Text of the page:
Every genre has its style

Trending fashion changes with each season, and permeates all aspects of music, art, and culture. But every music genre has its own taste

Nearly 30 years later, an outfit consisting of converse, Levis, and an unbuttoned flannel layered over a t-shirt will be associated with Seattle’s grunge era. Fans of Nirvana continue to wear the look made famous by Kurt Cobain. 

While fashion trends cycle through each season, specific styles retain key elements as time passes. Certain color palettes may remain, or a specific cut of t-shirt or accent in accessories will turn into a wardrobe staple. 

Oftentimes, fashion styles will vary between groups of people. Friends with similar tastes may trade clothing items or go shopping together to help find new outfits. Artists may also find themselves befriending those who have similar styles to their own, oftentimes finding inspiration from one another. 

Subcultures between music genres also gets reflected in clothing. Grunge’s now-legendary look saw a resurgence in the mid-2010s as Tumblr teens rediscovered bands like Nirvana, Soundgarden, Alice in Chains, and Pearl Jam. Plaid pants and dark jeans continue to reign supreme among punk rockers who decorate their jackets with bottle caps and messily-sewn patches. Rappers don baggy jeans and layers of chains. Pop stars consume bright and glitzy colors.

Fashion houses themselves have made ultra-famous musicians the faces of their brands. Billie Eilish dresses in Gucci on red carpets, Miley Cyrus basks in Channel, Olivia Rodrigo posts pictures in vintage Jean-Paul Gaultier.

As fashion evolves throughout the years, so does music. Listening to different artists evokes certain imagery. But while bands carefully curate their personal look, it is not uncommon for them to have a similar style to that of their peers.

Psychedelic music brought on experimental tie-dye colors and flowing shawls decorated with glimmering beads. Disco experimented with polyester and satin, flared pants created for musicians and audiences to dance the night away. Punk fashion was established by Vivienne Westwood as the Sex Pistols strut around King’s Road in Chelsea, London. The two art forms find themselves consistently going hand-in-hand. 

From a branding standpoint, the pairing makes sense. Commercials and fashion shows often feature music as an accent to what is being worn. Musicians want to curate certain looks that can be connected to their personal brand. The relationship is mutually beneficial for fashion houses and artists as they promote one another. 

Over the course of the past 60 years, the two have become even closer. What first began as bands plastering their logo on tees has now seen artists becoming designers themselves. Rihanna pours her focus into Fenty, Kanye West generated a billion dollars with Yeezy, and Beyoncé established IVY PARK. In the age of streaming services, artists tend to generate more revenue from merchandising than they do from their own songs. 

Tyler, the Creator, Justin Bieber, Kanye West, Drake, and more have dropped limited edition clothing items to promote their tours, the items available at each show. Billie Eilish once teamed up with Urban Outfitters for an exclusive clothing line. Artists will launch pop-up shops where they premier music and sell their merchandise.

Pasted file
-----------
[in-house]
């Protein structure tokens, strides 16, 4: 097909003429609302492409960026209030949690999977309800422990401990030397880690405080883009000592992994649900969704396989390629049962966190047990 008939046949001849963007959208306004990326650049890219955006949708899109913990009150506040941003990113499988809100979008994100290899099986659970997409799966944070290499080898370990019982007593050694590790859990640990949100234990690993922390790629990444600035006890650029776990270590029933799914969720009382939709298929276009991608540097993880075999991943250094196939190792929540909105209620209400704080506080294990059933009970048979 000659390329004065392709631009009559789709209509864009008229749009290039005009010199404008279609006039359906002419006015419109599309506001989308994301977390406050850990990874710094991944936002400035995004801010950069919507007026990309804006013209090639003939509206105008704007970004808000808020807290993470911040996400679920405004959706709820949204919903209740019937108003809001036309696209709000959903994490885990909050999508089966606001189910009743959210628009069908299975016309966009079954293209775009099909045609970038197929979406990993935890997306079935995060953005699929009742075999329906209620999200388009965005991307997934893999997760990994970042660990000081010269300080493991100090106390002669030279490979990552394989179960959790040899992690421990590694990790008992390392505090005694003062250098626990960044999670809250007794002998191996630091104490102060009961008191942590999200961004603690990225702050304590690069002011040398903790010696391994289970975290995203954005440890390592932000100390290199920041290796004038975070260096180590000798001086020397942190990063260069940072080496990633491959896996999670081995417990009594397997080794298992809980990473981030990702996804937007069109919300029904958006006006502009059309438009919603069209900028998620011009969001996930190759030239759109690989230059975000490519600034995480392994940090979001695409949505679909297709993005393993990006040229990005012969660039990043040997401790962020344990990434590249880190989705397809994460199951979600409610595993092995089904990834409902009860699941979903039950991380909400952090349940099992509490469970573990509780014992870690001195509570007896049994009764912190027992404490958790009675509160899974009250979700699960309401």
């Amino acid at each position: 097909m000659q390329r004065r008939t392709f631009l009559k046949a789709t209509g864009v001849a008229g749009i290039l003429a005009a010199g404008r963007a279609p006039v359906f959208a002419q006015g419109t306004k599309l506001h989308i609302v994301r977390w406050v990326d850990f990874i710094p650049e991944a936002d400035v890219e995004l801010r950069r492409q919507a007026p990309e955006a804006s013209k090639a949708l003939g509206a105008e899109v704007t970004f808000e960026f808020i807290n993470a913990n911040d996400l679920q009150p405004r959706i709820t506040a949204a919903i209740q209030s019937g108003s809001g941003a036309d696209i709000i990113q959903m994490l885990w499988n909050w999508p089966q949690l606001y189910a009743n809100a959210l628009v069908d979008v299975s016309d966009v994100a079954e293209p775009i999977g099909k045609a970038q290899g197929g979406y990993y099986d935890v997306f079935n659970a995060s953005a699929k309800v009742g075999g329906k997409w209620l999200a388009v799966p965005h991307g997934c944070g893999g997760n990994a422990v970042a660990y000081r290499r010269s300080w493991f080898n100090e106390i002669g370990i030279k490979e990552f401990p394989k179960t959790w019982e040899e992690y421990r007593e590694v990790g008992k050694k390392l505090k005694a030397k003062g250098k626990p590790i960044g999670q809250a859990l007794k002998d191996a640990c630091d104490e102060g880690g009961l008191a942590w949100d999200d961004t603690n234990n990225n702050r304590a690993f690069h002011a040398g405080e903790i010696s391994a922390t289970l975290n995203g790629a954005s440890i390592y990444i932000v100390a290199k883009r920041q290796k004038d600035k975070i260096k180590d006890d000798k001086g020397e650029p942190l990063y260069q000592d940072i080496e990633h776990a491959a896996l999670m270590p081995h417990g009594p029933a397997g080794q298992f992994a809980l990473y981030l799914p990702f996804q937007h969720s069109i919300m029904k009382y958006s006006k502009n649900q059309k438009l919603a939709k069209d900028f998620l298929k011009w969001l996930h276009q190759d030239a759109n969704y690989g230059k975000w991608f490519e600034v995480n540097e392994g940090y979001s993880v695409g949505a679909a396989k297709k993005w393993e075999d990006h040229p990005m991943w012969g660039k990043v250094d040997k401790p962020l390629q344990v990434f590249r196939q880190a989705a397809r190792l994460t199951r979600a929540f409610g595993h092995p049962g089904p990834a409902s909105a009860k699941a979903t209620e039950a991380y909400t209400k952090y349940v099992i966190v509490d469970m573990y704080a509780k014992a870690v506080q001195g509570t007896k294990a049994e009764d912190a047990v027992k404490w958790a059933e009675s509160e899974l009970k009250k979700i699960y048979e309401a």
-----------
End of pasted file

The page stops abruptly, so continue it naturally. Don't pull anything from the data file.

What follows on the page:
Changes in sound and artistic direction bring around new styles. Miley Cyrus’ shift into rock music was teased as she dressed in leather pants and a tight black tank during her 2019 set at Glastonbury. Singing covers of Led Zeppelin and Metallica, she embodied the sounds and style of 1970s rock and roll. Harry Styles cites Prince, David Bowie, Elvis Presley, Freddie Mercury, and Elton John as artistic influences, his music and fashion reflecting them clearly. 

Fashion designers also select specific artists to act as muses for new lines. Gucci’s Alessandro Michele looks to Harry Styles. Alexander Wang invites his favorite musicians to sit in the front row during his fashion shows and has had Courtney Love, Ludacris, and Bauuer perform for after-parties and runways. Wang himself acknowledges the significant relationship between the two artistic modes, the designer once stating,

“In fashion, the biggest movements that I feel connected to have always been from music, whether it’s grunge, punk, glam rock, hip-hop.”

As rap blended with rock music, punk fashion came into play. Street fashion switched from slick hoodies and baggy pants to jean jackets and dark band tees. Alternative and indie music returned to mainstream audiences, along with its alt fashion filled with black platform boots and short plaid skirts. 

Walk into a music festival, and audiences will be dressed in similar styles to whatever artist they came to see. Experimental bass music that pulls on psychedelic influences can find cascades of color and Grateful Dead t-shirts. Punk rock clubs tucked away in corners of bustling cities are filled with teenagers still stitching their own jackets and dancing in Doc Martins.

While fashion trends fall in and out of style in cycles, so do certain sounds. Disco ruminated for decades, its glitzy fashion trends becoming something made for a good cringe-worthy laugh up until its resurgence over the past year. Dua Lipa, The Weeknd, Lady Gaga, and Tame Impala all released disco albums in 2020, their clothing bringing back the styles of the old neon dancefloors.

The intrinsic link between fashion and music manages to amplify both forms of art. The relationship between the two allows for strangers on the street to befriend one another upon seeing what another is wearing. Subcultures form to create communities filled with like-minded people, embracing both artists and admirers.

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